From health and safety concerns to standardized testing, there are many complex issues in education today. While these issues may originate outside the classroom, teachers can be part of solutions that keep the focus on their students.
Following is a look at five top issues in education and how teachers can help.
Students’ Health and Wellness
It is an understatement to say that the COVID-19 pandemic was a challenging time for students and teachers. According to a McKinsey report, by the end of the 2020–2021 school year, elementary school students were, on average, five months behind in math and four months behind in reading. However, the struggles do not stop with learning gaps.
Writing for We Are Teachers, Meghan Mathis points to a growing need to support students’ mental health and wellness. Teachers cannot take the place of mental health professionals. But the consistency that comes with daily classroom routines and activities can go a long way in promoting the safety and security that many children need.
Integrating social-emotional learning into the classroom can also help. As CASEL explains in its “Guide to Schoolwide SEL,” supporting belonging and emotional safety, in turn, allows students to focus on learning, a win-win.
The Standardized Test Debate
Teachers are familiar with the arguments over standardized testing. That debate reached new heights in 2021 as teachers and families called for a stop to standardized testing during one of the most stressful years for students.
Standardized tests have been in place for over 100 years, according to the National Education Association (NEA). Teachers may not have control over state and federal testing requirements. But they are in the best position to understand what these tests mean for their students.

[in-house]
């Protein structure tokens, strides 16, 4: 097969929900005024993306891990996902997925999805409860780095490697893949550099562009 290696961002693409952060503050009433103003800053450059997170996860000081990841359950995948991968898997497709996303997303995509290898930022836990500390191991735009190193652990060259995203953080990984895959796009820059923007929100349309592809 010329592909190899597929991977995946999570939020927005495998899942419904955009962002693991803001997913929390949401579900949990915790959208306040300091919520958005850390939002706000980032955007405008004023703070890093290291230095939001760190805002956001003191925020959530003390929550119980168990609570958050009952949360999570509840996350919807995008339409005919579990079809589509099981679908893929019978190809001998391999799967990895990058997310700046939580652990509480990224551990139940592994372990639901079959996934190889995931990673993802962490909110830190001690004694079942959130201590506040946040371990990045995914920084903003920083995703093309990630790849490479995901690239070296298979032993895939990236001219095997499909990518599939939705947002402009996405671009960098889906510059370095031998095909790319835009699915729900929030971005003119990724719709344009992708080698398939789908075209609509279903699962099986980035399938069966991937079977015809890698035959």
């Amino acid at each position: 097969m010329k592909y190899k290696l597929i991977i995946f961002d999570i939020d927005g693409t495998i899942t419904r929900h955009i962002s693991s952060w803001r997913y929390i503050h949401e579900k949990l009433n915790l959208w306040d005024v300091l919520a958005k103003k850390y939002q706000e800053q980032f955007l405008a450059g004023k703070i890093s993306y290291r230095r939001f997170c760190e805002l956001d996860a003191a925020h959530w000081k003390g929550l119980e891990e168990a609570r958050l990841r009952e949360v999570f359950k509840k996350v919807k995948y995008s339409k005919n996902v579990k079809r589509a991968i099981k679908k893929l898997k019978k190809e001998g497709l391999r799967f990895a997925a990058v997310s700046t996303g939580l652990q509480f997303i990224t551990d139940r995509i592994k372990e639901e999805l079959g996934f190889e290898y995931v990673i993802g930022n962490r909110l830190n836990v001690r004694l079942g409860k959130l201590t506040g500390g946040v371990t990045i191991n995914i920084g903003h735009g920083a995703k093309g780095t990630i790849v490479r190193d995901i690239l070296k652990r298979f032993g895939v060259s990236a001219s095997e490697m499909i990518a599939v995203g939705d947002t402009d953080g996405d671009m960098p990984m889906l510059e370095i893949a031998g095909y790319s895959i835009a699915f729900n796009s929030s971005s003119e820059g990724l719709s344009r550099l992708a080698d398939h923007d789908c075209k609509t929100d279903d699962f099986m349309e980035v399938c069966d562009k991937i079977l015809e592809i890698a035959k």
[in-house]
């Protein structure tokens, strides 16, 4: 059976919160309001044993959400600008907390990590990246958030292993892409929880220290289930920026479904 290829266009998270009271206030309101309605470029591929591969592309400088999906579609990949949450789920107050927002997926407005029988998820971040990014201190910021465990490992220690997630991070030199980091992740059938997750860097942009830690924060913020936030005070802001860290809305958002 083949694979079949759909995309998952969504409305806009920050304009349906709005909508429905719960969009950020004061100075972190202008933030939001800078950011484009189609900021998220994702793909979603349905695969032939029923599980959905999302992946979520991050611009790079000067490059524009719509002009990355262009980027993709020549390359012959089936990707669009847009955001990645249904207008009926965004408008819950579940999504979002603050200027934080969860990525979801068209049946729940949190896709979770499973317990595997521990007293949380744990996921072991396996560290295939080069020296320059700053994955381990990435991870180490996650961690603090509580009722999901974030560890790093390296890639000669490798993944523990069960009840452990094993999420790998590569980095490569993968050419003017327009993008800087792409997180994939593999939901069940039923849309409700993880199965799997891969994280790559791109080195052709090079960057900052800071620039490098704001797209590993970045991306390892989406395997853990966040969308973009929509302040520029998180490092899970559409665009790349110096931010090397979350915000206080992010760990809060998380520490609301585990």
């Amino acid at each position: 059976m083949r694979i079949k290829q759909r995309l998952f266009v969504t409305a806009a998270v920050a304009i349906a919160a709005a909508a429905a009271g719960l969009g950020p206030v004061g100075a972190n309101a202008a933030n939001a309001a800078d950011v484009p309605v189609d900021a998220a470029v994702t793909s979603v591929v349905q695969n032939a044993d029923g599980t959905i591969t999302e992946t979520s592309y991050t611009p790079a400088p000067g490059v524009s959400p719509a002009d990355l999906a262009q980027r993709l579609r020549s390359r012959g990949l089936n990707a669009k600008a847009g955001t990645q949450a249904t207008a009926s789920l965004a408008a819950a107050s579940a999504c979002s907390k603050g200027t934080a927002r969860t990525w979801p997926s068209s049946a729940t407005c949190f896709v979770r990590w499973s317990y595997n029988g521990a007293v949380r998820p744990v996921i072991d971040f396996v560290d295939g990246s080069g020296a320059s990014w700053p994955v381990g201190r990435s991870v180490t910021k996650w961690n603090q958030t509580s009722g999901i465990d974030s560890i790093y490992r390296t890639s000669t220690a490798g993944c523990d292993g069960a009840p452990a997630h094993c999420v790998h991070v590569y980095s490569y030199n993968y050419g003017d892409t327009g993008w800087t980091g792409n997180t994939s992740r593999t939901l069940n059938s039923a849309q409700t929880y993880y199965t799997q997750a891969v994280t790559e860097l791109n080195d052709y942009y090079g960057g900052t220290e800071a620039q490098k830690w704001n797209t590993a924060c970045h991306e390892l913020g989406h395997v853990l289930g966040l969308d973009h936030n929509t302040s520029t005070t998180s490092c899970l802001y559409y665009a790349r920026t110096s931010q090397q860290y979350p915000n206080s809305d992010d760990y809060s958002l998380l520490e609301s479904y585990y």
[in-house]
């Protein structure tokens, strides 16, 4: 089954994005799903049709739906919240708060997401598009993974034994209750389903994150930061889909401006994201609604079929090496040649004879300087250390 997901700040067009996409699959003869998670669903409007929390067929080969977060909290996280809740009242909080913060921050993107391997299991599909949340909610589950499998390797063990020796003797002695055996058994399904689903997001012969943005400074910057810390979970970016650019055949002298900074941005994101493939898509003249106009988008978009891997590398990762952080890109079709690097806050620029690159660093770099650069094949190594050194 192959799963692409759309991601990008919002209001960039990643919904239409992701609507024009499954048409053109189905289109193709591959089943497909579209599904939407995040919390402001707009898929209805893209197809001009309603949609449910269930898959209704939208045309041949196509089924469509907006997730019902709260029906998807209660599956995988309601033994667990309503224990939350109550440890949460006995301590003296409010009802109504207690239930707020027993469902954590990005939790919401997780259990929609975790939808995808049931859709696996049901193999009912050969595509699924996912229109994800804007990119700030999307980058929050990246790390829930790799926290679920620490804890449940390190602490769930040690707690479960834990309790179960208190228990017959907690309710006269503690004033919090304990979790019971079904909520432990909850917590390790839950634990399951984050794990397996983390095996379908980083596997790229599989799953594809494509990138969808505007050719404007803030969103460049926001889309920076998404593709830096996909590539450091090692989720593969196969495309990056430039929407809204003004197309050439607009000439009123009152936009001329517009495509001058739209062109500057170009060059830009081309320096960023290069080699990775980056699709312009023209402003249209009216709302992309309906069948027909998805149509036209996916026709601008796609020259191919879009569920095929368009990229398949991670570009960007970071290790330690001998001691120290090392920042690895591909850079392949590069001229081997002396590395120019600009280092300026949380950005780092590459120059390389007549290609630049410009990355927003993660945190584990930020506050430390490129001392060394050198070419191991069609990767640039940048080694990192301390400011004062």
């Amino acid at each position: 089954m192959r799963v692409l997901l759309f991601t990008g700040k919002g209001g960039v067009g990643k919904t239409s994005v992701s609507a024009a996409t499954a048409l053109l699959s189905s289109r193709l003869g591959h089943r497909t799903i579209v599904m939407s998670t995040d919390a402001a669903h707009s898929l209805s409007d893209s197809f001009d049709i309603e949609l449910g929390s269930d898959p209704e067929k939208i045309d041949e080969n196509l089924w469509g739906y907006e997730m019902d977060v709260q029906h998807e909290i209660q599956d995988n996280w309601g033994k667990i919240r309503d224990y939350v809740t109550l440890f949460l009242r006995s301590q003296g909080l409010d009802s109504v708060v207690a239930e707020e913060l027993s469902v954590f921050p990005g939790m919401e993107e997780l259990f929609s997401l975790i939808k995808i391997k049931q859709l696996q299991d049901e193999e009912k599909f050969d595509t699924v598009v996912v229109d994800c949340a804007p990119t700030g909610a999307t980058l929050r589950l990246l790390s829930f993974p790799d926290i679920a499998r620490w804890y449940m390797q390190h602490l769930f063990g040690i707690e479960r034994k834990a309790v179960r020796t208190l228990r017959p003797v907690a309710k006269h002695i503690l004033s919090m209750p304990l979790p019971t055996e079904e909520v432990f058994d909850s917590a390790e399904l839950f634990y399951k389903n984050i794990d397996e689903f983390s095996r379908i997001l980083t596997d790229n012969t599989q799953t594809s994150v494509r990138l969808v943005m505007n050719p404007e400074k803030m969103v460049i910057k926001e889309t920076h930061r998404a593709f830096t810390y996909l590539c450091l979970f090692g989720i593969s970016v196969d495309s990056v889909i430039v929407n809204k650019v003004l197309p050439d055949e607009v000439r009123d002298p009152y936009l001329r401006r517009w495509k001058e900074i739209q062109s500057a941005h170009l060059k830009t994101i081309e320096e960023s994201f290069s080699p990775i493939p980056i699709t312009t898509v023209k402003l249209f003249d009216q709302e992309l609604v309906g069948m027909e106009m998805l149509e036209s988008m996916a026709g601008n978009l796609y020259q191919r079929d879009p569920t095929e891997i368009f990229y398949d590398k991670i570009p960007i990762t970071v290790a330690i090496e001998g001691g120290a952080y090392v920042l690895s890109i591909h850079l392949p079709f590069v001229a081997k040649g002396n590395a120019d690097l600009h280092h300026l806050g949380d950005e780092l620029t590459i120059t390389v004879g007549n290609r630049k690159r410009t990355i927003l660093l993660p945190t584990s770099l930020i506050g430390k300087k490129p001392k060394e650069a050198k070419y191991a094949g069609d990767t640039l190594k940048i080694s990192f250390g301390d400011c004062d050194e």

As every teacher knows, assessments used appropriately can improve instruction and enhance learning.
For example, Youngstown State University’s online Master of Science in Education – Teacher Education – Curriculum and Instruction – Teacher Leader online program prepares teachers to make informed decisions about their teaching practices. Coursework focuses on analyzing assessment data to inform decisions about how best to improve instruction and student performance.
Bullying in School
Bullying statistics explain why this problem is becoming an “epidemic.” One in five students ages 12 to 18 report being bullied at school, according to the National Center for Education Statistics. Over 41% of those students thought the bullying would happen again.
The long-term impacts of the COVID-19 pandemic on students will take time to understand. But Child Trends reports that one outcome may have been a decrease in bullying, as schools shifted to remote learning. Being able to make a difference in the lives of children is often the motivation to take up teaching. Educators are now in the unique position of being able to support the decline of bullying.
The Class Size Issue
Of the many factors that influence student outcomes, class size deserves special consideration. In 2019–2020 student-teacher ratios ranged from 10.4 students per teacher (Vermont) to 22.7 (Utah), according to the NEA.
Most would agree that smaller class sizes are beneficial. But many teachers must deal with the reality of larger class sizes by finding ways to help students succeed. Writing for We Are Teachers, Elizabeth Mulvahill stresses the value of routines, small group instruction and other “sanity-saving tips.”
Teaching in a Climate of Controversy
Creating a respectful environment for conversations about current events promotes a positive classroom and school climate.
Teaching argument and persuasion also supports learning standards in English language arts and other disciplines. Examples include:
- Producing evidence-based arguments to support claims
- Analyzing a speaker’s argument and claims
- Understanding and evaluating claims in media
- Identifying author’s point of view and bias in nonfiction/research (to assess the quality of information)
Flexibility and adaptability are important qualities for teachers, as every day brings something new and challenging. Taking a reflective, problem-solving approach to these issues helps keep the focus on teaching and learning. Youngstown State’s online master’s program can prepare you to become a teacher who is ready to lead the way in improving and enhancing learning environments for students.